European sales of cars powered by alternative energy sources rose 39 percent last year as Toyota Motor Corp. pushed hybrid models and Renault SA extended the driving range on the latest version of its all-electric Zoe.
Customers bought 953,355 autos that run on systems including batteries, electric-gasoline or -diesel motors, fuel cells or natural gas in 2017, the Brussels-based European Automobile Manufacturers' Association, or ACEA, said Thursday in a statement.
Combined demand for full hybrid cars, which can operate on either conventional fuel or self-charged battery power, and so-called mild hybrids, which use an electric motor to help the combustion engine run more efficiently, surged 52 percent. Sales of all-electric models jumped 49 percent.
The growth far outpaced the European car market's 3.3 percent gain last year, suggesting consumers are warming to the models added by Toyota, Renault and competitors. Still, the alternative systems powered only 6.1 percent of the 15.6 million autos sold across the region last year, an increase from 4.5 percent in 2016. Battery-powered cars had a 0.9 percent market share in 2017.
European Union regulators are requiring the auto industry to reduce carbon-dioxide emissions from vehicle exhausts to limit greenhouse gases. Countries including Germany, the region's largest auto market, and Norway have policies in place to encourage purchases of battery-powered or hybrid models. Still, customers have been reluctant to buy all-electric autos because of concerns about how long battery recharging takes and the short distances the cars can travel compared with gasoline or diesel models.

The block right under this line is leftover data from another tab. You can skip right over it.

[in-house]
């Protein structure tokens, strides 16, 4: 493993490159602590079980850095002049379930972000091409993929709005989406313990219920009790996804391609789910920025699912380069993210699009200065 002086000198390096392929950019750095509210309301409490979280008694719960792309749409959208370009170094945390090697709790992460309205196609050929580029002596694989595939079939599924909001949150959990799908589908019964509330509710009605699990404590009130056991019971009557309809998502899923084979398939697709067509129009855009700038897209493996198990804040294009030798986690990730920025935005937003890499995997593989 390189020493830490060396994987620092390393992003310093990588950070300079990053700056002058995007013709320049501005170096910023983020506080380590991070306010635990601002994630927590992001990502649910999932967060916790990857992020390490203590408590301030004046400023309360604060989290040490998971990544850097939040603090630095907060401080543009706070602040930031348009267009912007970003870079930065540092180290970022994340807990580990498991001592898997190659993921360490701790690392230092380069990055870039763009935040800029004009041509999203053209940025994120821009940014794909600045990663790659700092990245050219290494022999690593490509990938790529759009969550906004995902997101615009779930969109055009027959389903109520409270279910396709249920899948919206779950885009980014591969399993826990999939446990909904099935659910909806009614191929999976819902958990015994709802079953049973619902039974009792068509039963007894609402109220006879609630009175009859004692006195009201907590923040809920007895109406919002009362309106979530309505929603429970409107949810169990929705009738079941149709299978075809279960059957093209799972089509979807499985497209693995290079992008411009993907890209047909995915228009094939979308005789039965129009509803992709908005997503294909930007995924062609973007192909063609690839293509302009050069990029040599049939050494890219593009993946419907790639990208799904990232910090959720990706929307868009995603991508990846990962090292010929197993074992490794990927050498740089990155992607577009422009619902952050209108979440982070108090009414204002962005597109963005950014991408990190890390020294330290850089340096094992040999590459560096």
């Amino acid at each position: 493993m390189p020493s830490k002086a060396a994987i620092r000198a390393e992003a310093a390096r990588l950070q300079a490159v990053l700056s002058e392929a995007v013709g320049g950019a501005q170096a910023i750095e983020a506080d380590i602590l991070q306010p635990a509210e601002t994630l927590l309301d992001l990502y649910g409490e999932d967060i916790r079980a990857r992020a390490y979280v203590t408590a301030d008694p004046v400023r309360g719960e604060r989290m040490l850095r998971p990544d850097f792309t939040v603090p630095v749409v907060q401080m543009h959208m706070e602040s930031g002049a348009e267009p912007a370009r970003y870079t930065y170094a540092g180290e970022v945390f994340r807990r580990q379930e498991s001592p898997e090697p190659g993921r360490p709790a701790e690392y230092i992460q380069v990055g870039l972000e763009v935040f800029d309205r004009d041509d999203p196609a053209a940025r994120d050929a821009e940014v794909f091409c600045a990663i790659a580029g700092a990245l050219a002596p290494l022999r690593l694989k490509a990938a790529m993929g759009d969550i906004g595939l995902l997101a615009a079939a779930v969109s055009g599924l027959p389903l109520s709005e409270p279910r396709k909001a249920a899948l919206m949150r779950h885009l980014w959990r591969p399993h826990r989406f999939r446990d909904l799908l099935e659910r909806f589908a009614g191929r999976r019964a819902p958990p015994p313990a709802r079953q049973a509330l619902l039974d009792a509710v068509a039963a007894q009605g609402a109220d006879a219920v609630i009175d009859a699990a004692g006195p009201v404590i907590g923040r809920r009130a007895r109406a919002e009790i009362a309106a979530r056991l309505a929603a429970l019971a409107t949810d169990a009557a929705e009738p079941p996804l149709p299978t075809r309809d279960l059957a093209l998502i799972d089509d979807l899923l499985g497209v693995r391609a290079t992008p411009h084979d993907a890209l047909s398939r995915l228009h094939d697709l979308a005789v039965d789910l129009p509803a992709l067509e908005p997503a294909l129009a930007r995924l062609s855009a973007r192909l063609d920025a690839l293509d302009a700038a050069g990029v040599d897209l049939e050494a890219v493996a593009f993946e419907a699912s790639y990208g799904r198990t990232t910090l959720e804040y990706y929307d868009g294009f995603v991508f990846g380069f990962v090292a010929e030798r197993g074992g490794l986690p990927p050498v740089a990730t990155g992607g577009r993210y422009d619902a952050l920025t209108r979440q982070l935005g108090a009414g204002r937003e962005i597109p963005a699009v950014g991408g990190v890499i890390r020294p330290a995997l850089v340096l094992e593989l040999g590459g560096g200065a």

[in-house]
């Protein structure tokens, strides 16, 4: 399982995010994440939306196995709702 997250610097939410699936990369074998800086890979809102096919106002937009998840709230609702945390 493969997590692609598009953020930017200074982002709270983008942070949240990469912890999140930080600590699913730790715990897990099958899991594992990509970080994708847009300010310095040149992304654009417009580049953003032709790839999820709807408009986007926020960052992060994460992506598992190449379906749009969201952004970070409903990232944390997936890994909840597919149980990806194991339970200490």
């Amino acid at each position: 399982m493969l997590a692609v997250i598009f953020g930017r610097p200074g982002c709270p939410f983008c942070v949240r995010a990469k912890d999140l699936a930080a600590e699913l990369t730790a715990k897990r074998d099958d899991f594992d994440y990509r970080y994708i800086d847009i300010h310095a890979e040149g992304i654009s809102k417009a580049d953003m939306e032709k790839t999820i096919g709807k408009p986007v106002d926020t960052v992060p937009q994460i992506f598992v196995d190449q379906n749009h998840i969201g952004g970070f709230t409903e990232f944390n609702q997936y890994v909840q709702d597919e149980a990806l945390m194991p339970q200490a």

Renault improved the Zoe's range on a full charge by 67 percent to 400 kilometers (250 miles). Competitors' all-electric models going on sale this year an auto from BMW AG's Mini city-car division and a sport utility vehicle from Volkswagen AG's luxury Audi nameplate.
Toyota has up to now focused on hybrid technology, and it said in January that sales of the models jumped 38 percent in Europe last year to account for 41 percent of its deliveries there. Daimler AG’s Mercedes-Benz brand outlined a strategy last year to continue developing plug-in hybrids while setting up a battery-powered product line.